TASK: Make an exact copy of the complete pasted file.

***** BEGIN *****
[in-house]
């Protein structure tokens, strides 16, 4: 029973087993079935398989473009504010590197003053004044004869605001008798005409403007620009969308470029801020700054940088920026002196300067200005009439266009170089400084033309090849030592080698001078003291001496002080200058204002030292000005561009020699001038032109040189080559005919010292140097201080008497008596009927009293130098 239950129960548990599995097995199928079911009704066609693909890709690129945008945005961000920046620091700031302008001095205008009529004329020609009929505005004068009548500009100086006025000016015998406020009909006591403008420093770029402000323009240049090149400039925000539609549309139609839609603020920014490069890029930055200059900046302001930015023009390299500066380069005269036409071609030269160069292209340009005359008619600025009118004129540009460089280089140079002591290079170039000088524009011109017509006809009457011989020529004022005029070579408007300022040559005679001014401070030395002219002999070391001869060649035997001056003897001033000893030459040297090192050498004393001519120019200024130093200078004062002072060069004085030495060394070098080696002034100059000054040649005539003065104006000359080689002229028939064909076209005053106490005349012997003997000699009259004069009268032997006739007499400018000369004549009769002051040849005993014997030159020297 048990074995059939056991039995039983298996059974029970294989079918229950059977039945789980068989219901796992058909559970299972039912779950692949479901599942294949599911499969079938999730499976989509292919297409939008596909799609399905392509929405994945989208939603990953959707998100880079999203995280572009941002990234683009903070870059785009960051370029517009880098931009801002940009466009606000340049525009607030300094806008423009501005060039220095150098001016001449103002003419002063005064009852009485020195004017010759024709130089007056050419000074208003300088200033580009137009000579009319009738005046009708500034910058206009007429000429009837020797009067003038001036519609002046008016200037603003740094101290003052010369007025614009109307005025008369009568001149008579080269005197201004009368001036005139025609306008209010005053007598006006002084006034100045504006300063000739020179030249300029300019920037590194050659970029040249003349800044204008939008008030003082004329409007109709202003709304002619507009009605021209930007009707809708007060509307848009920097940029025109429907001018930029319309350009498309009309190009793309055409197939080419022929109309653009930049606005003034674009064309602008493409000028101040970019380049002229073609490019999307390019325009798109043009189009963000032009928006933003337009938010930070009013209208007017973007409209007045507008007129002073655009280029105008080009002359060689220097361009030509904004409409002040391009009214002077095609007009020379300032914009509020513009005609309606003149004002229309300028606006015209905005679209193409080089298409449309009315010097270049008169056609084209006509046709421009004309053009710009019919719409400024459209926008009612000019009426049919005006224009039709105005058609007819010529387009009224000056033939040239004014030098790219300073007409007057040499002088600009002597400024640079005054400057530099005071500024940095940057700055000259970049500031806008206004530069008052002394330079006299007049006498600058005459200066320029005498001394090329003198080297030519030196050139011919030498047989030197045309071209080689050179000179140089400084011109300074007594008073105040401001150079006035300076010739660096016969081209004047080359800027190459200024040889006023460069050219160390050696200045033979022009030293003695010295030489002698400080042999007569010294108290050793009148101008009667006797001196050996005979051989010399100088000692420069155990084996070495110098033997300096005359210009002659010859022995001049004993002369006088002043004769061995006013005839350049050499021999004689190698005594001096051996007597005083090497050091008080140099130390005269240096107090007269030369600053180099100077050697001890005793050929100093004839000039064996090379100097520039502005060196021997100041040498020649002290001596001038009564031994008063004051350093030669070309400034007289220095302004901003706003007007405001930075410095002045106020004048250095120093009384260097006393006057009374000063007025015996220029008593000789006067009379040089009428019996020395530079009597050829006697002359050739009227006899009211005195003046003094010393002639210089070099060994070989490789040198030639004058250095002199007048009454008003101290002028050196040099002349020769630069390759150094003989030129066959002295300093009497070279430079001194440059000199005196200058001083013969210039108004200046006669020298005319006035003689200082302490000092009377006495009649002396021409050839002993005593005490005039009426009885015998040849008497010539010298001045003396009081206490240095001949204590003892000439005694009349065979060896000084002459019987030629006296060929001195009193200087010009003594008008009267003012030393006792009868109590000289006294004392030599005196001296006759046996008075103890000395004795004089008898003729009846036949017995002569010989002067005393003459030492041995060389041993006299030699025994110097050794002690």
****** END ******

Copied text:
[in-house]
């Protein structure tokens, strides 16, 4: 029973087993079935398989473009504010590197003053004044004869605001008798005409403007620009969308470029801020700054940088920026002196300067200005009439266009170089400084033309090849030592080698001078003291001496002080200058204002030292000005561009020699001038032109040189080559005919010292140097201080008497008596009927009293130098 239950129960548990599995097995199928079911009704066609693909890709690129945008945005961000920046620091700031302008001095205008009529004329020609009929505005004068009548500009100086006025000016015998406020009909006591403008420093770029402000323009240049090149400039925000539609549309139609839609603020920014490069890029930055200059900046302001930015023009390299500066380069005269036409071609030269160069292209340009005359008619600025009118004129540009460089280089140079002591290079170039000088524009011109017509006809009457011989020529004022005029070579408007300022040559005679001014401070030395002219002999070391001869060649035997001056003897001033000893030459040297090192050498004393001519120019200024130093200078004062002072060069004085030495060394070098080696002034100059000054040649005539003065104006000359080689002229028939064909076209005053106490005349012997003997000699009259004069009268032997006739007499400018000369004549009769002051040849005993014997030159020297 048990074995059939056991039995039983298996059974029970294989079918229950059977039945789980068989219901796992058909559970299972039912779950692949479901599942294949599911499969079938999730499976989509292919297409939008596909799609399905392509929405994945989208939603990953959707998100880079999203995280572009941002990234683009903070870059785009960051370029517009880098931009801002940009466009606000340049525009607030300094806008423009501005060039220095150098001016001449103002003419002063005064009852009485020195004017010759024709130089007056050419000074208003300088200033580009137009000579009319009738005046009708500034910058206009007429000429009837020797009067003038001036519609002046008016200037603003740094101290003052010369007025614009109307005025008369009568001149008579080269005197201004009368001036005139025609306008209010005053007598006006002084006034100045504006300063000739020179030249300029300019920037590194050659970029040249003349800044204008939008008030003082004329409007109709202003709304002619507009009605021209930007009707809708007060509307848009920097940029025109429907001018930029319309350009498309009309190009793309055409197939080419022929109309653009930049606005003034674009064309602008493409000028101040970019380049002229073609490019999307390019325009798109043009189009963000032009928006933003337009938010930070009013209208007017973007409209007045507008007129002073655009280029105008080009002359060689220097361009030509904004409409002040391009009214002077095609007009020379300032914009509020513009005609309606003149004002229309300028606006015209905005679209193409080089298409449309009315010097270049008169056609084209006509046709421009004309053009710009019919719409400024459209926008009612000019009426049919005006224009039709105005058609007819010529387009009224000056033939040239004014030098790219300073007409007057040499002088600009002597400024640079005054400057530099005071500024940095940057700055000259970049500031806008206004530069008052002394330079006299007049006498600058005459200066320029005498001394090329003198080297030519030196050139011919030498047989030197045309071209080689050179000179140089400084011109300074007594008073105040401001150079006035300076010739660096016969081209004047080359800027190459200024040889006023460069050219160390050696200045033979022009030293003695010295030489002698400080042999007569010294108290050793009148101008009667006797001196050996005979051989010399100088000692420069155990084996070495110098033997300096005359210009002659010859022995001049004993002369006088002043004769061995006013005839350049050499021999004689190698005594001096051996007597005083090497050091008080140099130390005269240096107090007269030369600053180099100077050697001890005793050929100093004839000039064996090379100097520039502005060196021997100041040498020649002290001596001038009564031994008063004051350093030669070309400034007289220095302004901003706003007007405001930075410095002045106020004048250095120093009384260097006393006057009374000063007025015996220029008593000789006067009379040089009428019996020395530079009597050829006697002359050739009227006899009211005195003046003094010393002639210089070099060994070989490789040198030639004058250095002199007048009454008003101290002028050196040099002349020769630069390759150094003989030129066959002295300093009497070279430079001194440059000199005196200058001083013969210039108004200046006669020298005319006035003689200082302490000092009377006495009649002396021409050839002993005593005490005039009426009885015998040849008497010539010298001045003396009081206490240095001949204590003892000439005694009349065979060896000084002459019987030629006296060929001195009193200087010009003594008008009267003012030393006792009868109590000289006294004392030599005196001296006759046996008075103890000395004795004089008898003729009846036949017995002569010989002067005393003459030492041995060389041993006299030699025994110097050794002690």